Though biodiesel is still an infant industry, it serves as a reasonable alternative energy source to petroleum. Most cars in the United States have gasoline engines, but Mr. Thompson suggested that a diesel engine transition would benefit the environment in the long run. Of course this would be the case only if biodiesel were used in the engine. Diesel engines squeeze air more tightly than gasoline engines and more energy is involved. Gasoline engines are suitable for smaller equipment, and involve air and spark combustions, and a piston.
Formation of Biodiesel:
Biodiesel is made from natural oils (origin: soy, canola, poultry fat, algae, jatropha) in a chemical refinement process.
- Better lubricant for inside of engine than regular diesel
- Reduces carbon emissions by 78.4%
- Not carcinogenic
- Not flammable
- Not hazardous
- Biodegrades quickly
- Not yet available in great quantities
- Not cheaper than petroleum
- Doesn’t behave well at cold temperature (begins to form a gel between 30-50°F
- Problems with solvent
According to Mr. Thompson, if biodiesel were the main fuel source, global warming would have less of an impact on the planet. Nonetheless, there is no proof that more gas mileage is gained from the usage of biodiesel, and it’s shelf life is only six months.
Photo Credit to Mr. Willard
The book says that certain factors such as fishing in deeper waters, fishing off shore, and spending more time fishing mask population declines in fisheries and indicates stability. I’m confused because wouldnt all of these factors indicate that fish numbers are declining? Shouldn’t fishing in deeper waters indicate that we must go to deeper waters as a result of less fish in shallow waters?
What exactly is the fixed-dose procedure? In addition, if it is being performed on a variety of species, what exactly can be concluded from such a test?
I know that NPP is the “leftovers” that producers store that primary consumers can take advantage of, but what exactly does that mean? Also, is this intertwined with trophic levels, and I would assume that biomass increases as NPP increases.
In a predator/prey relationship during an extended growing season, what are the biological reasons for the extinction of the predator (wolf), and does the prey always become extinct first?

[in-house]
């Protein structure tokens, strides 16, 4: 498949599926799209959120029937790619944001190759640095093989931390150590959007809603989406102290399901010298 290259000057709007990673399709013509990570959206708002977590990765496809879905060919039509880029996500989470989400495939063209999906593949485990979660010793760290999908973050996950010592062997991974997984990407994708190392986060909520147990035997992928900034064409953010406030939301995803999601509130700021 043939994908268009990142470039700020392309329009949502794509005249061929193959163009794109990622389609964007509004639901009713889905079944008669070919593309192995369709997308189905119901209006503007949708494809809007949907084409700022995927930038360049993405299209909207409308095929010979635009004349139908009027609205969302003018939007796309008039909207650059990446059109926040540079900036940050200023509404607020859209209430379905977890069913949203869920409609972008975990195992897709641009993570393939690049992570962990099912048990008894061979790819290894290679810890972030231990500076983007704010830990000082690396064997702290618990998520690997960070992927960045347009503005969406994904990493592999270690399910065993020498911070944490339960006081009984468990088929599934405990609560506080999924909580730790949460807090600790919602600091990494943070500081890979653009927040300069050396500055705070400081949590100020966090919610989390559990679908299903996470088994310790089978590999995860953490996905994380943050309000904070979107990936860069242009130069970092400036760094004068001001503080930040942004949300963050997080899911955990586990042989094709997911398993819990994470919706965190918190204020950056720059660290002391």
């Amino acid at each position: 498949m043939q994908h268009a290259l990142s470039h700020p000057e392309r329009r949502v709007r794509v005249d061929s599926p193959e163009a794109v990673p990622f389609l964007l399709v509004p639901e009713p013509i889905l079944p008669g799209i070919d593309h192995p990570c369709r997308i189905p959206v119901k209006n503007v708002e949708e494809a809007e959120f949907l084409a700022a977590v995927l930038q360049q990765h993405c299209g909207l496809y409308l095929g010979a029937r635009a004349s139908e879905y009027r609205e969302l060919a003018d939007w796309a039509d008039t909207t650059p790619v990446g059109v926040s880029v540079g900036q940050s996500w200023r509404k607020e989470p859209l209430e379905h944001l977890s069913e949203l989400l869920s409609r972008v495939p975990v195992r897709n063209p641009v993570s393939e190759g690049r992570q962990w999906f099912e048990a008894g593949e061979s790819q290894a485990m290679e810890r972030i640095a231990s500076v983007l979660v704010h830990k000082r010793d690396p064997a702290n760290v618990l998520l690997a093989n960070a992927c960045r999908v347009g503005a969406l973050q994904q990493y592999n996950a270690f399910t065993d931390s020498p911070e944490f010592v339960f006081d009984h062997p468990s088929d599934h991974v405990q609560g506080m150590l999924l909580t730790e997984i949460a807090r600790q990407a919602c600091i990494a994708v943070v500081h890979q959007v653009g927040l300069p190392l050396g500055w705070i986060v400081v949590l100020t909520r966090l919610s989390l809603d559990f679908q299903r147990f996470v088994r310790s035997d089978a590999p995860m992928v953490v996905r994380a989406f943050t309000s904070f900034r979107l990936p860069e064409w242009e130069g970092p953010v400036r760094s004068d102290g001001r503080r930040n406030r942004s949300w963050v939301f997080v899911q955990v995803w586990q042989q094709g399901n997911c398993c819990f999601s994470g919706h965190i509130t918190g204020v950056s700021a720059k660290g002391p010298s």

Does the ocean-atmosphere exchange occur primarily by respiration of aquatic life, and does rain also contribute to carbon in the ocean? How does carbon go from the ocean to the atmosphere?
Is the Coriolis Effect directly related to global cells, and if so in what way?
Why does eating lower on the energy pyramid reduce your ecological footprint?
On Friday we learned about the importance of utilizing resources wisely through the Gone Fishing Simulation. During this simulation, four people sat at each table, representing a village. A plate represented the village lake, which was filled with sixteen fish per month (goldfish). In the first one minute round, each member of the village had to take at least two fish by using a straw as a suction device to capture the goldfish. If a member didn’t take two fish, his or her family died. In addition, during this round, village members could not speak to each other. After every round, the number of fish remaining in the pond was doubled, the game began again and conversation was allowed. For additional fish taken (other than the first two), the village member gained profit (a mint). Eventually we learned that for the number of the fish in the pond to be sustained, instead of running out after the second or third round, each member could only take two fish–enough to sustain his or her family. This idea was then related to The Tragedy of the Commons which is defined as, The degredation of a public resource due to self interest. This idea was originally proposed by Hardin whose essay can be read at the following link. http://www.garretthardinsociety.org/articles/art_tragedy_of_the_commons.html The class came up with three solutions to this problem: 1. Voluntary Cooperation 2. Government Regulation 3. Privitization. The class then decided that this problem is comparable to what will eventually happen to the senior lounge if it is not already occurring, and we decided that the two global commons are the oceans and the atmosphere.
In my opinion, the most pressing environmental problem in today’s world is global warming. The consequences of global warming are grave, as they occur in a chain reaction. As carbon emissions increase, a blanket ozone layer continually forms causing the Earth to heat up. In recent years, temperatures have skyrocketed causing melting of glaciers, which can ultimately lead to the extinction of arctic marine species. If icebergs no longer exist, the habitats of arctic seals and polar bears will become nonexistent. This limits the biodiversity present in the current ecological system, and could effect the natural order of the food chain, leading to extinction of more species. In addition, with warmer temperatures, species will require more resources, such as water. The freshwater supply on the Earth is not infinite, and in thousands or millions of years, this could become a shortage problem. Furthermore, because the Earth has not previously housed such high carbon levels, the known patterns that natural phenomena follow could be altered, causing unpredictable drastic change in the world as we know it.